Contributed by Adam Carlton
Andrew Bolt may well jump to the defence of Cardinal George Pell after being convicted of sexual assault on two teenage boys. Bolt has long been a fan of the cleric, dismissing allegations out of hand.
Less know, is that the Cardinal is associated with the Rupert Murdock influenced ultra-right think tank, the Institute of Public Affairs (IPA), and joined Bolt, Murdoch, mining magnate Gena Rinehart and Tony Abbott at the Institute’s seventieth year Gala dinner back in 2013.
This gang has consistently been the disgraced cleric’s defenders, helping him to evade answering allegations for a long time.
At the very least, Pell has a track record of obstructing investigation into his own turf. In this respect, he has been aider and abettor of these predators. It now seems, he is one of them as well.
The guilty verdict was brought down by a jury in December last year and made public only now. He was found guilty of five charges relating to abusing two boys in 1996 and 1997.
But, while the focus is on the Cardinal for now, the bigger picture must not be forgotten. If this particular individual has done wrong, he deserves to answer for it. Nevertheless, this form of sexual abuse of minors is not confined to the Catholic Church.
It is unfortunate for this Church that high profile cases have tarnished its reputation. The failure of its hierarchy to act and tendency to cover up haven’t helped it either.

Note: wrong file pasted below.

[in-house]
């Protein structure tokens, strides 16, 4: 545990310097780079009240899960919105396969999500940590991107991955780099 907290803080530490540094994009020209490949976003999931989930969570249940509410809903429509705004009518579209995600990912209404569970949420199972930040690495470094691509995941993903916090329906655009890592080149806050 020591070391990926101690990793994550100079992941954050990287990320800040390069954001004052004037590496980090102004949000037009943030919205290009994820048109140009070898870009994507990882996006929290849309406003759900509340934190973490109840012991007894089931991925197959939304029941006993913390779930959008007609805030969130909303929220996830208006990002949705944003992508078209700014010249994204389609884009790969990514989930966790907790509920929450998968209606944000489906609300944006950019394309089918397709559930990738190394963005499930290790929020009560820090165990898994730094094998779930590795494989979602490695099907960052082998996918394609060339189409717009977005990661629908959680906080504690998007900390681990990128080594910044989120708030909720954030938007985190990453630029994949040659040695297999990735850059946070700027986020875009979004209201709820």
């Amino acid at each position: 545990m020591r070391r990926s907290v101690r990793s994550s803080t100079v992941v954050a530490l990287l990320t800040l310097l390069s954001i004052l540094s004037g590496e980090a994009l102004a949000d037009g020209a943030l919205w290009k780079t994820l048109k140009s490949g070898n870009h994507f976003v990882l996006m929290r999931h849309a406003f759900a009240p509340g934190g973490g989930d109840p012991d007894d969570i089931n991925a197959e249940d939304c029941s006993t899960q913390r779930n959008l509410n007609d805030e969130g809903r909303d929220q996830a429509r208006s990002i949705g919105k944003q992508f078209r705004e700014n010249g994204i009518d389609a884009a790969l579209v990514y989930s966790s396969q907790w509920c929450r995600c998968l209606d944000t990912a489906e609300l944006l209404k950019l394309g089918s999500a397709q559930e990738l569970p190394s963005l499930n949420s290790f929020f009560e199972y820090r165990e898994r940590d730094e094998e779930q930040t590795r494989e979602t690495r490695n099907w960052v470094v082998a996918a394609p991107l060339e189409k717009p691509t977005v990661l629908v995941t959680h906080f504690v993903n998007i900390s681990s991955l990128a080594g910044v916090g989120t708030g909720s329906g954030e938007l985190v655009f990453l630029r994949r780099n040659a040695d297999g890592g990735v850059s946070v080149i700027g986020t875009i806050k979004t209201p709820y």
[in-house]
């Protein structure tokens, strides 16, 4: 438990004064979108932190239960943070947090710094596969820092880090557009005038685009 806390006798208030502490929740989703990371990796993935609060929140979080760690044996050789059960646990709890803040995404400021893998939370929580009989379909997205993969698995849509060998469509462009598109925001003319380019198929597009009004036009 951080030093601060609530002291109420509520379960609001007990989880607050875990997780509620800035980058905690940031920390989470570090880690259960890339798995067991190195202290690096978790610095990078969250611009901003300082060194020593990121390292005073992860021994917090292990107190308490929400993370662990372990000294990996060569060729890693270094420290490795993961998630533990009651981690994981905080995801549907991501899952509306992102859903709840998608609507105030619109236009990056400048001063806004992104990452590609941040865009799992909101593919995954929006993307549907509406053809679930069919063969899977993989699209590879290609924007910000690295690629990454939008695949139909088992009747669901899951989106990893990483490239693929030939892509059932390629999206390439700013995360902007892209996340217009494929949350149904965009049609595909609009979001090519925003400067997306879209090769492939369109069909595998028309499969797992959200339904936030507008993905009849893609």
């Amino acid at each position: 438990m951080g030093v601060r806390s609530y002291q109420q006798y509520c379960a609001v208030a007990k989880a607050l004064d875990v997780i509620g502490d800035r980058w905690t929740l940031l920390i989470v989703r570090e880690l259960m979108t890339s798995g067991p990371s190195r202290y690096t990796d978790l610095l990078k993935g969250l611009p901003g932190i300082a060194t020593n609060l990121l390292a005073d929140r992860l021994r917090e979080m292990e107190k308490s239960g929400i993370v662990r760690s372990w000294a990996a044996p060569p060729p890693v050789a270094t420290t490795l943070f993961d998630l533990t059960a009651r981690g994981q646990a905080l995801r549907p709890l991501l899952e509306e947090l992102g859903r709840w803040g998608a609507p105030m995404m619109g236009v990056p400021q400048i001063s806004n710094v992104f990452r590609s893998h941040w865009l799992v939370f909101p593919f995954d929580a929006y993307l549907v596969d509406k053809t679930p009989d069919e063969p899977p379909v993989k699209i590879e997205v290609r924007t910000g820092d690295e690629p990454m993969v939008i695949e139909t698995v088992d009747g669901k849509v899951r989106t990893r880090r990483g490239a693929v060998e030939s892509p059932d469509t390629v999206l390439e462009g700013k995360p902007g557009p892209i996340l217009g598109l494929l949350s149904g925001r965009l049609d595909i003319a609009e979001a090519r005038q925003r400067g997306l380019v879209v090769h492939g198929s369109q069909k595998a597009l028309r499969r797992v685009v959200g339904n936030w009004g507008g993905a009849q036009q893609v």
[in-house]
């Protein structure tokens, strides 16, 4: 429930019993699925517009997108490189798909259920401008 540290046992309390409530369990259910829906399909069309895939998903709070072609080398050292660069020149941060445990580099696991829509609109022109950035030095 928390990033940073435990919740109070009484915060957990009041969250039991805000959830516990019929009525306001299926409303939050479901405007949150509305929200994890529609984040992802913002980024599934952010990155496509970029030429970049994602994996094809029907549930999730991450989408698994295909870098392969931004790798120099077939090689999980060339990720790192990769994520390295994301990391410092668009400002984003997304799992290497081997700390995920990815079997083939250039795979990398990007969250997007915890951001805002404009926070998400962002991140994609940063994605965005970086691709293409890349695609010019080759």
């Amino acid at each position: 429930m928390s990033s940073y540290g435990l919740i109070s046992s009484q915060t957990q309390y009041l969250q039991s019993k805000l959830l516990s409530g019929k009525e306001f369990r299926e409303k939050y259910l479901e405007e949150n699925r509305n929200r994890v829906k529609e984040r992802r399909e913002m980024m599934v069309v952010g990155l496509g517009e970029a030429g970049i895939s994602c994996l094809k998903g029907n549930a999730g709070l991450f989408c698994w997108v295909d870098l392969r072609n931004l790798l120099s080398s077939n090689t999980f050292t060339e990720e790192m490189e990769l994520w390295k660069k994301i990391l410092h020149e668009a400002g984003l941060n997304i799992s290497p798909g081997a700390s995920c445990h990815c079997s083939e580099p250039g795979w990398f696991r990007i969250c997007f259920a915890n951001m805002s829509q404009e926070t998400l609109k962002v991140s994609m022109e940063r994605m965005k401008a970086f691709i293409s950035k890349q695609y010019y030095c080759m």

Video from FRANCE 24 English
Some fall to the temptation of taking up as an opportunity to get stuck into the Catholics. The reality is that sexual abuse is taking place in religious institutions of all faiths and other organisations that provide opportunities for predators.
This is s society wide problem. It needs society wide solutions.
Pell’s old school, St Patrick’s College in Ballarat, announced it would strip his name from a building at the school, strike it off the honour board, and revoke his status as an “inducted legend of the school.” Richmond football club has removed him as a club vice-patron.
Fair enough, so long as targeting an individual does not get in the way of acting on the problem preventing other abusers from doing the same.
The big cause of the Catholic Church’s problems, and the reason for the fall of Cardinal Pell, has been the long and unrelenting battle for justice waged by the victims, and a push by a large enough membership of the church to make all the difference. They have pursued this all the way to the Vatican.
Even if this is a problem that will never go away entirely, a lot can be done reduce it, through changing the attitude that that this is not something to be talked about and swept under the carpet. For far too long, victims have been compelled to live under a cloud of shame, as if what happened to them was somehow their fault. Authorities have been slow to act to uncover the extent of abuse and to apprehend, charge and put to trial suspected offenders.
Organisations failing to act properly and found covering up should be held to account. They should be charged under criminal law, and if found guilty, suffer heavy fines. If it isa religious organisation, it should face the possibility of having its tax free status removed.
Society’s attitudes are changing. More individuals are standing up. Pell looks like doing significant jail time, unless his mates can organise to get him out of it. There will be an appeal.